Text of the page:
The amount of red wine in South Africa is set to increase when 10.4% more vines bearing red varietals come into production during the upcoming harvest, while white wine is set to drop by 2%. Winemakers are optimistic that the 2001 harvest will be exceptional if the weather remains cool. The harvest, which starts in January, is expected to yield about the same quantity of wine as last season.

The latest preliminary harvest report, released by South African Wine Information and Systems (SAWIS) today, estimates a total of 1,111,026 tons of grapes, which is 1.2% higher than last season, which was considered a small crop.

Working on last season's recovery rate of 765 litres per ton (based on 2000 figures), the 2001 harvest will be about 850 million litres.

Bigger harvests are expected in regions such as Malmesbury, Stellenbosch, and the Klein Karoo, while the Orange River's crop is expected to be down, said Yvette van der Merwe, SAWIS Industry Information Manager, who co-ordinated the report.

Vineyards with producing red vines were this year estimated at 18,708 ha compared with 16,952 ha in 1999, while vineyards with producing white vines were estimated at 57,742 ha compared with 58,939 ha in 1999.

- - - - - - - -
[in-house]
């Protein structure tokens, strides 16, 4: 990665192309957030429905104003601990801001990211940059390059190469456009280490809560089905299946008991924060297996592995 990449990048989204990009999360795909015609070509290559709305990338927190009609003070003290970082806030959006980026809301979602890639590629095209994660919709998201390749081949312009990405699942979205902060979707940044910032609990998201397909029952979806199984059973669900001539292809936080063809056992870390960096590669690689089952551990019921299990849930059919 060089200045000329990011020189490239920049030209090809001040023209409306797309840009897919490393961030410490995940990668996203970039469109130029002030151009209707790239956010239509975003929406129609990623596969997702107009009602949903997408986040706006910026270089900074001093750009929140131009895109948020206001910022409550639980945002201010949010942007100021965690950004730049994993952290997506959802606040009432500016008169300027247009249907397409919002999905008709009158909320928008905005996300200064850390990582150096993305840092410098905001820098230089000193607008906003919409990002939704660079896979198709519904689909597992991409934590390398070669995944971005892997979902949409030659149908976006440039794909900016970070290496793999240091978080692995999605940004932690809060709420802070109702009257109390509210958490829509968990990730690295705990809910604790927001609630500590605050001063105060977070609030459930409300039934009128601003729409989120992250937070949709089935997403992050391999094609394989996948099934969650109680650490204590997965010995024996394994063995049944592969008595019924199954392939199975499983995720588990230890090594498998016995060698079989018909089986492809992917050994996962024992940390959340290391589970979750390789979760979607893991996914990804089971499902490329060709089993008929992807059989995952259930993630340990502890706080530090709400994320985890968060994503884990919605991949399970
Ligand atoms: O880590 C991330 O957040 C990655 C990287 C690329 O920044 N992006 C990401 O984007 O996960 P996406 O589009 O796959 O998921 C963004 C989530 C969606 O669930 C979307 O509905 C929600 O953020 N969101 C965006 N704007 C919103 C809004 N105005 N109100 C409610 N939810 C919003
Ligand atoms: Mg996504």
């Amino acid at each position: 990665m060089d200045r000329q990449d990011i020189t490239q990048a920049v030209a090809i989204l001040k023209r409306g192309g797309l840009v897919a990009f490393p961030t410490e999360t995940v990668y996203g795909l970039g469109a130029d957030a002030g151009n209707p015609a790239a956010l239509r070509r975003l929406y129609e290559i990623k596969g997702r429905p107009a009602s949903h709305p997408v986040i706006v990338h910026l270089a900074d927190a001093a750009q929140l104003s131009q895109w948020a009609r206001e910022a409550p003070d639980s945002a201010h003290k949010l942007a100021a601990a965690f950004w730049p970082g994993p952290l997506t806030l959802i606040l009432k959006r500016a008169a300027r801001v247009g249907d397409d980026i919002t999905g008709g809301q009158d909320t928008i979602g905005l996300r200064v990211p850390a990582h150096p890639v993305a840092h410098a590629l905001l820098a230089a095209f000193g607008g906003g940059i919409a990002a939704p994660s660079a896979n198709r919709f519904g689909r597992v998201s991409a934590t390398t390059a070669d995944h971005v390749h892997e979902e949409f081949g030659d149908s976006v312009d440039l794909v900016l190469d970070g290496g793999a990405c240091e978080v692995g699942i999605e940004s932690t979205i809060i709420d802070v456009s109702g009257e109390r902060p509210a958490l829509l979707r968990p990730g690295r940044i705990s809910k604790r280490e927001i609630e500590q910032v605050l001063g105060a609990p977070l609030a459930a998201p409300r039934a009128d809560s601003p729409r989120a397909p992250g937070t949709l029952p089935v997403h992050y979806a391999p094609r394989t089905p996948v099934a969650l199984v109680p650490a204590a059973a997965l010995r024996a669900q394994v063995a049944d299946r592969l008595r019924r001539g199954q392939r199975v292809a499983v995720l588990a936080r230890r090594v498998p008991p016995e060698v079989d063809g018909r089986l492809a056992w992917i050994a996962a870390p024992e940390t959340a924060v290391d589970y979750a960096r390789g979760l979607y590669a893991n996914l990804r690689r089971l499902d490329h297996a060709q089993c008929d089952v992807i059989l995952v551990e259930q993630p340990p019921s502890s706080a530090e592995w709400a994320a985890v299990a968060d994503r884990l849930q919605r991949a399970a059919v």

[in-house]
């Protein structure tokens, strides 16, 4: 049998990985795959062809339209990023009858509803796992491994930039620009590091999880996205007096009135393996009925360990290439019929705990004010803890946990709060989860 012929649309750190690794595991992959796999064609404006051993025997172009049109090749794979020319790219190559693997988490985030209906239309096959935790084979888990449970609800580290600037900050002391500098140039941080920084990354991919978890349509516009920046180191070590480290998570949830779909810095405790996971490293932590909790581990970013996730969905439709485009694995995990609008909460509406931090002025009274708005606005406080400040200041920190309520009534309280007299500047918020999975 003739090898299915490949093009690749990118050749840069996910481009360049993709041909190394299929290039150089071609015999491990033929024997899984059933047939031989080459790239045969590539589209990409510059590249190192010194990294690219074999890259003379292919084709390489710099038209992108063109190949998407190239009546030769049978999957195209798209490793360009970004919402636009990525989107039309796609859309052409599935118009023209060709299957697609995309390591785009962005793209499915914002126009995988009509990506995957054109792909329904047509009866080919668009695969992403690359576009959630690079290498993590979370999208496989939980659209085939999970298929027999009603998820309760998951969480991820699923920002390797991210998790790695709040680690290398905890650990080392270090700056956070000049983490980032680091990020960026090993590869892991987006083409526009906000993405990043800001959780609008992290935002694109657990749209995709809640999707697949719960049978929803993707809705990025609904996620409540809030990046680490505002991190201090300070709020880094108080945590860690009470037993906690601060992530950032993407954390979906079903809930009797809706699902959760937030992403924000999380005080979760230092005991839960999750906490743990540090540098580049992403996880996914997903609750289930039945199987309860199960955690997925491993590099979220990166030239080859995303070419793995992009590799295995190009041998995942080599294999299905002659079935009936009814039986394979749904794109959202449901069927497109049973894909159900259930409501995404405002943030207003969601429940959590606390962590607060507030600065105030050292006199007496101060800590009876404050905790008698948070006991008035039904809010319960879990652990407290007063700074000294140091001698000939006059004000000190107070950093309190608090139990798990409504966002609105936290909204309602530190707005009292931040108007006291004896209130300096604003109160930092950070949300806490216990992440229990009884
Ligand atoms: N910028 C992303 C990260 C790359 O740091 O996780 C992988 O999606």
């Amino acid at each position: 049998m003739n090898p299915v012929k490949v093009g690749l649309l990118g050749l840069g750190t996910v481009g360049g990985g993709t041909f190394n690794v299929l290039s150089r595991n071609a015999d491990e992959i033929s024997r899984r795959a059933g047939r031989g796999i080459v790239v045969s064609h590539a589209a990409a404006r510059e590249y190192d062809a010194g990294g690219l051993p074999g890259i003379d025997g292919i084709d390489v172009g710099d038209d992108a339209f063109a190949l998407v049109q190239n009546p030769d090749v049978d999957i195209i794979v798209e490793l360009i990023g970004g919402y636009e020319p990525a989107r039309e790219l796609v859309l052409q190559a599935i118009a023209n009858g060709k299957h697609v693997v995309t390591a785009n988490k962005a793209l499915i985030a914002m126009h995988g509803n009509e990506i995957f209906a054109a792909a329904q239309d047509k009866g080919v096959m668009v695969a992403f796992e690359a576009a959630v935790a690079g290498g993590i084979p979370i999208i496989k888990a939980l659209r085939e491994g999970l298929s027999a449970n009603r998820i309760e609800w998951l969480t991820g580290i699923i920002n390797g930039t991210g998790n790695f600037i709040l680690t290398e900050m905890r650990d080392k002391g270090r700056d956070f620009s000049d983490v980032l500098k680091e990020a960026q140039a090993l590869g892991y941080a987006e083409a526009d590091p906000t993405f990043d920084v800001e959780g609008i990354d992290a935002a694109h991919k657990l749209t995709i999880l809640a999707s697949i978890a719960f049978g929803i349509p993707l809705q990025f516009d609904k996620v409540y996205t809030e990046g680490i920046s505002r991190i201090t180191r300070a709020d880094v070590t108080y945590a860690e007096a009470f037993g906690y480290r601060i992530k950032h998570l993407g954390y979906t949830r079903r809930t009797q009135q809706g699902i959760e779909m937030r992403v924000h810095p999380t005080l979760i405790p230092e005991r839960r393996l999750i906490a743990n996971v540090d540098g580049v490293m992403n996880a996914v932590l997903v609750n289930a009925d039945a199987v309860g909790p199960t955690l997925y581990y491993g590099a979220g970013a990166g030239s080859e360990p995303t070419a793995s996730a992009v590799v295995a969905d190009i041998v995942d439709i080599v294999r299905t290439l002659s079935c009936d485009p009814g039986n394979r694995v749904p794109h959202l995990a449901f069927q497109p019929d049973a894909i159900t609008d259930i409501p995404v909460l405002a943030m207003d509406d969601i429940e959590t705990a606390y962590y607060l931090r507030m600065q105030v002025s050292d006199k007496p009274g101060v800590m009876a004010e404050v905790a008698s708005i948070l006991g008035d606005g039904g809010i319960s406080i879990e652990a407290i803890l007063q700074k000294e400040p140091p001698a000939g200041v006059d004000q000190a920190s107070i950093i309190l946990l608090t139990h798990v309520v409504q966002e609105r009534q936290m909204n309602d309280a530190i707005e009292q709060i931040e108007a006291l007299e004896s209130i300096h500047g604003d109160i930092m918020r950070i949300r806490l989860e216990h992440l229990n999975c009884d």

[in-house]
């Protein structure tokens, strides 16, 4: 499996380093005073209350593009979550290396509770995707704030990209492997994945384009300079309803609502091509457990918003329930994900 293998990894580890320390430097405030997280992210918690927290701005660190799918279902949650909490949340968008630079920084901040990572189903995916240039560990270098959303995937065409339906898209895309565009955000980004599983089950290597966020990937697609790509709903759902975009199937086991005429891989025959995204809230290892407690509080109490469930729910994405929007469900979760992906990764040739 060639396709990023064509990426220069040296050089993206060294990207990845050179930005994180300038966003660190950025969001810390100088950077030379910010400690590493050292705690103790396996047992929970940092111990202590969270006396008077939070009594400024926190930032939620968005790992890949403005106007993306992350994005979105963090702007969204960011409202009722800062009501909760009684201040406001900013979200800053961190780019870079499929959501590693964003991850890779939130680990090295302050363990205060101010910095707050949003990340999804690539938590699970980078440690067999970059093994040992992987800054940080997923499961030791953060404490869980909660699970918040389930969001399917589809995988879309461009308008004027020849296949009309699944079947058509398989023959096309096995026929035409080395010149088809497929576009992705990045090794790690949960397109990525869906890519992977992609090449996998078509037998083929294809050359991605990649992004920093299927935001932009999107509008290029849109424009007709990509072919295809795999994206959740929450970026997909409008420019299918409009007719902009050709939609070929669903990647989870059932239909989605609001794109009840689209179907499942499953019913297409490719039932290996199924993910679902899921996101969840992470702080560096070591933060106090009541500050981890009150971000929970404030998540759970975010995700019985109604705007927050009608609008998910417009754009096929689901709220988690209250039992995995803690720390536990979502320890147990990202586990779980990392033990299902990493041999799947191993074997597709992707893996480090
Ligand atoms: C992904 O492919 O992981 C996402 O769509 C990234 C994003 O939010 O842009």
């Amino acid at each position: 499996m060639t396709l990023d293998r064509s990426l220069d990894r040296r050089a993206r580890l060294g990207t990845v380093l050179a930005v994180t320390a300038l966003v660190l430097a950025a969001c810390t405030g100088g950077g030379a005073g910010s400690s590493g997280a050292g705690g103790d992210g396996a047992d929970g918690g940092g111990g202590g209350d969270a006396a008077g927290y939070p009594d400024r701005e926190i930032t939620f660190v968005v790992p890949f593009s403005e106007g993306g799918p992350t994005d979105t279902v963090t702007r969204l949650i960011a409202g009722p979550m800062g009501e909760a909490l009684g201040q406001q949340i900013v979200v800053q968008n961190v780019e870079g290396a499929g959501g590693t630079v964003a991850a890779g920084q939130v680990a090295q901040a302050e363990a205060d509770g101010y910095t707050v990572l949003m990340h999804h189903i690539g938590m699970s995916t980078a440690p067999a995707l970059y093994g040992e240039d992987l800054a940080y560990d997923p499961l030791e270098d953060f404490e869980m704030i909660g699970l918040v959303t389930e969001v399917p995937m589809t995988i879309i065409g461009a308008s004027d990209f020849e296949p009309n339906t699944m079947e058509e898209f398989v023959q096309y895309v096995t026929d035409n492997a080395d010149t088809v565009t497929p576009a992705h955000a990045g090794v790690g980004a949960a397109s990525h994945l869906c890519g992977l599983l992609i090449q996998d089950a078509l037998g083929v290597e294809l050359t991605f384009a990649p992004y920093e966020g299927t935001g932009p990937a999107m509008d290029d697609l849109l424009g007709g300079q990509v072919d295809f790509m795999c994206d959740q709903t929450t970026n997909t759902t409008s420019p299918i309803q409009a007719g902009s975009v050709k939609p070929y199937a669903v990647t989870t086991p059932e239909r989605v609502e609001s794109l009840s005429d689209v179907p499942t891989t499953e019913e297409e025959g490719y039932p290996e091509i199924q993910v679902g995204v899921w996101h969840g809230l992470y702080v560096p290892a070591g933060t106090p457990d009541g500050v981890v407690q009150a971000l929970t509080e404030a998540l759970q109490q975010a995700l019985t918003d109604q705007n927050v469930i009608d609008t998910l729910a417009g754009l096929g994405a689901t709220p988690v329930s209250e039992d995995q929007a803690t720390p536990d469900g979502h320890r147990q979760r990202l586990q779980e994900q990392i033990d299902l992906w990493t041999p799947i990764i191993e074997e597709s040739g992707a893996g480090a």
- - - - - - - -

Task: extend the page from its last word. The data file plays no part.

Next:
This figure excludes vines planted in the last two years and sultana grapes, which are used mainly for table and dried fruit purposes, but can be added to the distilling wine pool depending on crop conditions.

The growing season to date has been marked by cooler than normal weather, following a third consecutive dry and slightly warmer winter. Spring and early summer have delivered only a few warm days, which experts in the field say is particularly welcome in areas where a below average rainfall has been registered.

Diseases and pests do not pose any problems and wherever downy mildew occurred earlier in the season, it was well managed.

The report did however warn that if the dry weather continued until harvest, which starts in early January, it could impact negatively on volumes in dry land areas or areas where there is insufficient irrigation water.

Leading winemakers, Charles Back from Fairview Estate in Paarl and Danie Malan from Allesverloren Estate in Malmesbury agree with the preliminary report.

"If the cool weather persists and we get a little more rain between Christmas and New Year, we are in for an exceptional vintage," said Back.